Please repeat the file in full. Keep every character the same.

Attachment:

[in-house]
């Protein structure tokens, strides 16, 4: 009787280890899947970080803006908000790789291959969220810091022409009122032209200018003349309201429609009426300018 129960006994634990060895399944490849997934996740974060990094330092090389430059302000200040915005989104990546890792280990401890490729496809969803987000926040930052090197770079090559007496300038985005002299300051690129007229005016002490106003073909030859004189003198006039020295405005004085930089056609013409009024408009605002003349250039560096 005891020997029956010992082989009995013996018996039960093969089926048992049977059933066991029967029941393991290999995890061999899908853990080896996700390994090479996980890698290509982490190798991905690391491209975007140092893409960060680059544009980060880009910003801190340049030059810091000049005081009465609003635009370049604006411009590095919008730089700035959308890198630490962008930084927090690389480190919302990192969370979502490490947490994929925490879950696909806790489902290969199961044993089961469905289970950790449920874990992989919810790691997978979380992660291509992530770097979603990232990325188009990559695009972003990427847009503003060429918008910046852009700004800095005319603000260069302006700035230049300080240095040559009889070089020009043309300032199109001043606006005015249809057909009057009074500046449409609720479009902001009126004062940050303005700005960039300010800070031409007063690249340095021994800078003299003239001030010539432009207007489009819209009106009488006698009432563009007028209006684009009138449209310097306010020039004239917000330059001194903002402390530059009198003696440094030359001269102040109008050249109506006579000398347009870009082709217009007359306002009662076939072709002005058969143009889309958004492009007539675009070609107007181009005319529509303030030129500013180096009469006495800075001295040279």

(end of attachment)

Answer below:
[in-house]
């Protein structure tokens, strides 16, 4: 009787280890899947970080803006908000790789291959969220810091022409009122032209200018003349309201429609009426300018 129960006994634990060895399944490849997934996740974060990094330092090389430059302000200040915005989104990546890792280990401890490729496809969803987000926040930052090197770079090559007496300038985005002299300051690129007229005016002490106003073909030859004189003198006039020295405005004085930089056609013409009024408009605002003349250039560096 005891020997029956010992082989009995013996018996039960093969089926048992049977059933066991029967029941393991290999995890061999899908853990080896996700390994090479996980890698290509982490190798991905690391491209975007140092893409960060680059544009980060880009910003801190340049030059810091000049005081009465609003635009370049604006411009590095919008730089700035959308890198630490962008930084927090690389480190919302990192969370979502490490947490994929925490879950696909806790489902290969199961044993089961469905289970950790449920874990992989919810790691997978979380992660291509992530770097979603990232990325188009990559695009972003990427847009503003060429918008910046852009700004800095005319603000260069302006700035230049300080240095040559009889070089020009043309300032199109001043606006005015249809057909009057009074500046449409609720479009902001009126004062940050303005700005960039300010800070031409007063690249340095021994800078003299003239001030010539432009207007489009819209009106009488006698009432563009007028209006684009009138449209310097306010020039004239917000330059001194903002402390530059009198003696440094030359001269102040109008050249109506006579000398347009870009082709217009007359306002009662076939072709002005058969143009889309958004492009007539675009070609107007181009005319529509303030030129500013180096009469006495800075001295040279």